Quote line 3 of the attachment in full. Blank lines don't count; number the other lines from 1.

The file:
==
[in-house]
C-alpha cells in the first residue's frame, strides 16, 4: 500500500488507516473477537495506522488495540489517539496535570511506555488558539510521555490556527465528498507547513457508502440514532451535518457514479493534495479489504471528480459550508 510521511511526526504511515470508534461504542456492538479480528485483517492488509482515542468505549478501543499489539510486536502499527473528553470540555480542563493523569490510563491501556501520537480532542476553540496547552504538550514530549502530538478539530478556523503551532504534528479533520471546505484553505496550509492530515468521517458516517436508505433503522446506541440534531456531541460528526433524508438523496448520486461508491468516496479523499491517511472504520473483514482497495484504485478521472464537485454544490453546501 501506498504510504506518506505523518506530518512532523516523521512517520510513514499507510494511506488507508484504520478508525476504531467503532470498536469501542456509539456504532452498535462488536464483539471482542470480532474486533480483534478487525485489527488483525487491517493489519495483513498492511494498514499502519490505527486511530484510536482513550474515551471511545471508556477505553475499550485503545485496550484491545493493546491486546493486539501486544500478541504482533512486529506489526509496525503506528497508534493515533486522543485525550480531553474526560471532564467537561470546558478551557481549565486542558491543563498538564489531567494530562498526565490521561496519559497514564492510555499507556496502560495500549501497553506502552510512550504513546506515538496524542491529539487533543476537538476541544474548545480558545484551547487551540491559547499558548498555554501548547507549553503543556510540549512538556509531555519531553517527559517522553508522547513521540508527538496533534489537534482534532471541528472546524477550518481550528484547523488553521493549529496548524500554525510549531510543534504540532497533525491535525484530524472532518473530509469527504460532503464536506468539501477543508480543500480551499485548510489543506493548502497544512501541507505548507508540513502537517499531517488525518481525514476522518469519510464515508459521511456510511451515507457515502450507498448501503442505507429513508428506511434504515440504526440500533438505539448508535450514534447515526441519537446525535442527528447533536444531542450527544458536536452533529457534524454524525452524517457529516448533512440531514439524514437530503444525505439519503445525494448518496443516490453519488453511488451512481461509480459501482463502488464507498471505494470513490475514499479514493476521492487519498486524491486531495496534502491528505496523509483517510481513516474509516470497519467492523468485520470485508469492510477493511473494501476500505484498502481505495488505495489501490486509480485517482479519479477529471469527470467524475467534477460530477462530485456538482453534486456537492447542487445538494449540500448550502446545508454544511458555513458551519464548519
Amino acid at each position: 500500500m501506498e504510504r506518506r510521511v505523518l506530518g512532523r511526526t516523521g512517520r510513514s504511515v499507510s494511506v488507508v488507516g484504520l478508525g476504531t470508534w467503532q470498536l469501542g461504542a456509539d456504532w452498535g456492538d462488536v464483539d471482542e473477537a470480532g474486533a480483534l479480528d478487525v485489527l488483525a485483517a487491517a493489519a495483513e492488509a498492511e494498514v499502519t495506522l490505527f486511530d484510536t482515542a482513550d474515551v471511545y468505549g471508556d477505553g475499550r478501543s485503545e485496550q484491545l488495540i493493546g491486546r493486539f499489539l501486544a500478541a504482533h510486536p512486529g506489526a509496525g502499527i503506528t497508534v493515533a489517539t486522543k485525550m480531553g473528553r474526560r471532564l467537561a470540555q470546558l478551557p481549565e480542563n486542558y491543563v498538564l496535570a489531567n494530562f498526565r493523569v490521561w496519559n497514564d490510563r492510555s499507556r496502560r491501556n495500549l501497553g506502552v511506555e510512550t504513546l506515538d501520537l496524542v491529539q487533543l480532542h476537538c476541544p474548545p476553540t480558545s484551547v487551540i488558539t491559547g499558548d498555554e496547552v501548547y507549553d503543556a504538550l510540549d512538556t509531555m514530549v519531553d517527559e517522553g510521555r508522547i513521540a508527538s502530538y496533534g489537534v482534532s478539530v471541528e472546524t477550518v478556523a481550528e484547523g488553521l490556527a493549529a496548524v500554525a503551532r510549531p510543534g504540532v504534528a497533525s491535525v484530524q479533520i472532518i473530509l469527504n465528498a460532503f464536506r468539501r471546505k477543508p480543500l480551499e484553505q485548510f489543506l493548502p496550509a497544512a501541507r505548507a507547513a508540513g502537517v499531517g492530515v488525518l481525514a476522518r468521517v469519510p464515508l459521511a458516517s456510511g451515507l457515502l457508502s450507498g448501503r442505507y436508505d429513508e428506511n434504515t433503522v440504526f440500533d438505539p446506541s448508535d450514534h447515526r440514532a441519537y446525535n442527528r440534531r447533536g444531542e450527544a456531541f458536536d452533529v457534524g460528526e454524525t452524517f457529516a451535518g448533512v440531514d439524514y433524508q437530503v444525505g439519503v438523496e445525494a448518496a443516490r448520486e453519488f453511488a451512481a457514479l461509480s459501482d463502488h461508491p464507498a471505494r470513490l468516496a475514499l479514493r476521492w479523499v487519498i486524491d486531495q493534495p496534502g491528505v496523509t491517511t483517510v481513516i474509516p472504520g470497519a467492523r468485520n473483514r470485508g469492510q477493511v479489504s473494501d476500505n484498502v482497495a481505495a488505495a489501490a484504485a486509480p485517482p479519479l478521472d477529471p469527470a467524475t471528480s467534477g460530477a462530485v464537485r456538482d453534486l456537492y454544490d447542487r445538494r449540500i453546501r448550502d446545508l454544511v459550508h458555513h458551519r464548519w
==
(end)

Amino acid at each position: 500500500m501506498e504510504r506518506r510521511v505523518l506530518g512532523r511526526t516523521g512517520r510513514s504511515v499507510s494511506v488507508v488507516g484504520l478508525g476504531t470508534w467503532q470498536l469501542g461504542a456509539d456504532w452498535g456492538d462488536v464483539d471482542e473477537a470480532g474486533a480483534l479480528d478487525v485489527l488483525a485483517a487491517a493489519a495483513e492488509a498492511e494498514v499502519t495506522l490505527f486511530d484510536t482515542a482513550d474515551v471511545y468505549g471508556d477505553g475499550r478501543s485503545e485496550q484491545l488495540i493493546g491486546r493486539f499489539l501486544a500478541a504482533h510486536p512486529g506489526a509496525g502499527i503506528t497508534v493515533a489517539t486522543k485525550m480531553g473528553r474526560r471532564l467537561a470540555q470546558l478551557p481549565e480542563n486542558y491543563v498538564l496535570a489531567n494530562f498526565r493523569v490521561w496519559n497514564d490510563r492510555s499507556r496502560r491501556n495500549l501497553g506502552v511506555e510512550t504513546l506515538d501520537l496524542v491529539q487533543l480532542h476537538c476541544p474548545p476553540t480558545s484551547v487551540i488558539t491559547g499558548d498555554e496547552v501548547y507549553d503543556a504538550l510540549d512538556t509531555m514530549v519531553d517527559e517522553g510521555r508522547i513521540a508527538s502530538y496533534g489537534v482534532s478539530v471541528e472546524t477550518v478556523a481550528e484547523g488553521l490556527a493549529a496548524v500554525a503551532r510549531p510543534g504540532v504534528a497533525s491535525v484530524q479533520i472532518i473530509l469527504n465528498a460532503f464536506r468539501r471546505k477543508p480543500l480551499e484553505q485548510f489543506l493548502p496550509a497544512a501541507r505548507a507547513a508540513g502537517v499531517g492530515v488525518l481525514a476522518r468521517v469519510p464515508l459521511a458516517s456510511g451515507l457515502l457508502s450507498g448501503r442505507y436508505d429513508e428506511n434504515t433503522v440504526f440500533d438505539p446506541s448508535d450514534h447515526r440514532a441519537y446525535n442527528r440534531r447533536g444531542e450527544a456531541f458536536d452533529v457534524g460528526e454524525t452524517f457529516a451535518g448533512v440531514d439524514y433524508q437530503v444525505g439519503v438523496e445525494a448518496a443516490r448520486e453519488f453511488a451512481a457514479l461509480s459501482d463502488h461508491p464507498a471505494r470513490l468516496a475514499l479514493r476521492w479523499v487519498i486524491d486531495q493534495p496534502g491528505v496523509t491517511t483517510v481513516i474509516p472504520g470497519a467492523r468485520n473483514r470485508g469492510q477493511v479489504s473494501d476500505n484498502v482497495a481505495a488505495a489501490a484504485a486509480p485517482p479519479l478521472d477529471p469527470a467524475t471528480s467534477g460530477a462530485v464537485r456538482d453534486l456537492y454544490d447542487r445538494r449540500i453546501r448550502d446545508l454544511v459550508h458555513h458551519r464548519w